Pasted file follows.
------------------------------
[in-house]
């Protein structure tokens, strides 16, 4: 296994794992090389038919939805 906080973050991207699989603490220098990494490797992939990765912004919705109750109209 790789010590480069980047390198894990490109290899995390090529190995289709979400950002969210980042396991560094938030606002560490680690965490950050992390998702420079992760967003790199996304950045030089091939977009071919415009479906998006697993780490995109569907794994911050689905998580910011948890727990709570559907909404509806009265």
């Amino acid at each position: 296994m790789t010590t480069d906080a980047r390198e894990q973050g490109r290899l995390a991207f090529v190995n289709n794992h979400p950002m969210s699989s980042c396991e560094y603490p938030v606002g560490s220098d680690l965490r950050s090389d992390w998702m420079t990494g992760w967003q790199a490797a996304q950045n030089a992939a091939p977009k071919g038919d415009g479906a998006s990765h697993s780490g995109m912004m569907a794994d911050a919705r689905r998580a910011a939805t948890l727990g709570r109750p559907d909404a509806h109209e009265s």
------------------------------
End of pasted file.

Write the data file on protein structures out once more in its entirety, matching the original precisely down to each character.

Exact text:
[in-house]
């Protein structure tokens, strides 16, 4: 296994794992090389038919939805 906080973050991207699989603490220098990494490797992939990765912004919705109750109209 790789010590480069980047390198894990490109290899995390090529190995289709979400950002969210980042396991560094938030606002560490680690965490950050992390998702420079992760967003790199996304950045030089091939977009071919415009479906998006697993780490995109569907794994911050689905998580910011948890727990709570559907909404509806009265």
């Amino acid at each position: 296994m790789t010590t480069d906080a980047r390198e894990q973050g490109r290899l995390a991207f090529v190995n289709n794992h979400p950002m969210s699989s980042c396991e560094y603490p938030v606002g560490s220098d680690l965490r950050s090389d992390w998702m420079t990494g992760w967003q790199a490797a996304q950045n030089a992939a091939p977009k071919g038919d415009g479906a998006s990765h697993s780490g995109m912004m569907a794994d911050a919705r689905r998580a910011a939805t948890l727990g709570r109750p559907d909404a509806h109209e009265s």